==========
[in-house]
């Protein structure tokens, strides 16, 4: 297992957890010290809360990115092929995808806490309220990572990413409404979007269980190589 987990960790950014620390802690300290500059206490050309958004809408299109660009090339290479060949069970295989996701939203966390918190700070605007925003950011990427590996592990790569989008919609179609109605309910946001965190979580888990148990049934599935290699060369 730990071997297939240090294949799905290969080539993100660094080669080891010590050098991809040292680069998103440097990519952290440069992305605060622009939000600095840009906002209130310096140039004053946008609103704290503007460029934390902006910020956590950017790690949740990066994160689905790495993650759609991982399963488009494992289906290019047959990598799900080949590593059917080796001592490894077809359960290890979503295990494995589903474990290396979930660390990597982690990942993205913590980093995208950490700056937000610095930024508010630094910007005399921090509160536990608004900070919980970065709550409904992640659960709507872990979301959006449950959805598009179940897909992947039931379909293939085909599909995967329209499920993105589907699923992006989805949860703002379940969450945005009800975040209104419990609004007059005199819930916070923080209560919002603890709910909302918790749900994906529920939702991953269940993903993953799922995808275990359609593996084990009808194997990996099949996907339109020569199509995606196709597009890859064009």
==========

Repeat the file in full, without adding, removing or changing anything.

[in-house]
């Protein structure tokens, strides 16, 4: 297992957890010290809360990115092929995808806490309220990572990413409404979007269980190589 987990960790950014620390802690300290500059206490050309958004809408299109660009090339290479060949069970295989996701939203966390918190700070605007925003950011990427590996592990790569989008919609179609109605309910946001965190979580888990148990049934599935290699060369 730990071997297939240090294949799905290969080539993100660094080669080891010590050098991809040292680069998103440097990519952290440069992305605060622009939000600095840009906002209130310096140039004053946008609103704290503007460029934390902006910020956590950017790690949740990066994160689905790495993650759609991982399963488009494992289906290019047959990598799900080949590593059917080796001592490894077809359960290890979503295990494995589903474990290396979930660390990597982690990942993205913590980093995208950490700056937000610095930024508010630094910007005399921090509160536990608004900070919980970065709550409904992640659960709507872990979301959006449950959805598009179940897909992947039931379909293939085909599909995967329209499920993105589907699923992006989805949860703002379940969450945005009800975040209104419990609004007059005199819930916070923080209560919002603890709910909302918790749900994906529920939702991953269940993903993953799922995808275990359609593996084990009808194997990996099949996907339109020569199509995606196709597009890859064009």